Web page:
Are You Skill-Based?

In the latest issue of Poetry, Eavan Boland has an essay in which she decries the current emphasis on poets being skill-based. In other words, to be a practicing “professional” poet one has to be a reliable and social enough human being to teach workshops and comp/lit courses, give readings in distant cities, edit books and journals, deliver papers at conferences, etc. She argues that there should be a place in poetry for those who are too socially challenged or otherwise unstable to carry out the seemingly required offices of the poet. There are, of course, another group of people who write poetry who simply have no interest in participating in any poetic community outside of themselves and their books, and they should have a place as well.

By “a place” I think what is really meant is a financial livelihood. There are obviously a limited number of grants and fellowships available which are granted strictly on the merit of a writing sample that could support some of these non-skill based poets, but since teaching is the main way that poets make a living, poets who aren’t able or are unwilling to teach may miss out on a way of having a lifestyle in which they can both have financial security and write. This can’t be a good thing for poetry.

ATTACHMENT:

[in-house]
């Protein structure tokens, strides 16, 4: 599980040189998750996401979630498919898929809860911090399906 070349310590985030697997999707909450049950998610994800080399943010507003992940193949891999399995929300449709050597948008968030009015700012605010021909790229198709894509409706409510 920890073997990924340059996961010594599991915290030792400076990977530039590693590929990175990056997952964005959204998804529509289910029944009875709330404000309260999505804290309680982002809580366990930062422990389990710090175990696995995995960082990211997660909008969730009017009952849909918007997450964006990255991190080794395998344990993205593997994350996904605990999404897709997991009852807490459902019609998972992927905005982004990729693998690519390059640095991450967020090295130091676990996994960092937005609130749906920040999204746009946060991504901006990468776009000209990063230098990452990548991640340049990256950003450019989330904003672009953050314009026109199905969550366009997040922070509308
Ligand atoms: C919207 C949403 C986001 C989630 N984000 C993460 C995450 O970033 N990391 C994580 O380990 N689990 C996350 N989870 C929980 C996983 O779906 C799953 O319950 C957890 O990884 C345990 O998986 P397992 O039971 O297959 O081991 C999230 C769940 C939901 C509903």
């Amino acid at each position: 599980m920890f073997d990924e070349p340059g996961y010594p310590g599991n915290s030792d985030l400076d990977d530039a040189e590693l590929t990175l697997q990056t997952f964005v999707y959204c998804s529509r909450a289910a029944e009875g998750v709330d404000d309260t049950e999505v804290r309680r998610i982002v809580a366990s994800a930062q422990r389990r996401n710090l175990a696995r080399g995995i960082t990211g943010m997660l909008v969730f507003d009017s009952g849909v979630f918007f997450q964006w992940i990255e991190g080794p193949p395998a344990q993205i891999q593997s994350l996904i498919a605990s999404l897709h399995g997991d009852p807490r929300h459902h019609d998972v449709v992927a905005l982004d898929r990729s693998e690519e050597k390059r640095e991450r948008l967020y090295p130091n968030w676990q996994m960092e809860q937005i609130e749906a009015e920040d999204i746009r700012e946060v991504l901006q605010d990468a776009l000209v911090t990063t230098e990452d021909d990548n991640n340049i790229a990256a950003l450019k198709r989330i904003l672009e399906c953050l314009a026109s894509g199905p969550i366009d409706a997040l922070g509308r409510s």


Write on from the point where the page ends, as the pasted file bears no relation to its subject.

Probably because I have spent most of my writing life in academia, I have a hard time thinking of a poet that I know personally who falls into the category of someone who is a brilliant poet but could never hack the teaching/reading/reviewing life because of mental or personal issues. I know they exist, and I love the work of many past poets who were unable to live the academic lifestyle (Dickson, Crane, Bob Kaufman, John Wieners), but I’m not sure that I know anyone like this.

As for those who are unwilling to exist in academia (like Willams, Stevens, O’Hara, etc.), I know plenty of folks who want to be professional, skill-based poets with teaching jobs but who haven’t found a way to make it happen yet and are pursuing other employment in the meantime. But I don’t know many people who are perfectly contented to have a career outside of teaching or editing while still writing poems. While I have chosen to go down many of the “proper” channels to become a skill-based poet (I have an MFA, I teach, I give readings, I have a fellowship at a University), I still read my inability to think of contemporary poet that I know who is A) a terrific poet and B) not interested in pursuing at least some of the activities of the skill-based poet as a shortcoming not only of my own, but of our poetic moment in general. Honestly, I am much more interested in those poets who are unable to be skill-based than unwilling. There is simply something to be said for a poet whose work you have spent hours on the couch with but who you would never want inside of your home. Who are those poets now?

While talking about the phenomenon of skill-based poets, Boland asks the question, “Who is losing out?” I’m very curious as to what others think about this–do you know someone who is a good poet whose work is flying under the radar because for whatever reason they can’t perform the basic steps most people take (being in workshops, sending out work, giving readings) to become a poet with a readership? And if you don’t, does it worry you? Or is it simply a fact of poetry that there are always going to be some poets who are so marginalized or insular in their lifetime that we will only discover them after the fact? Or never?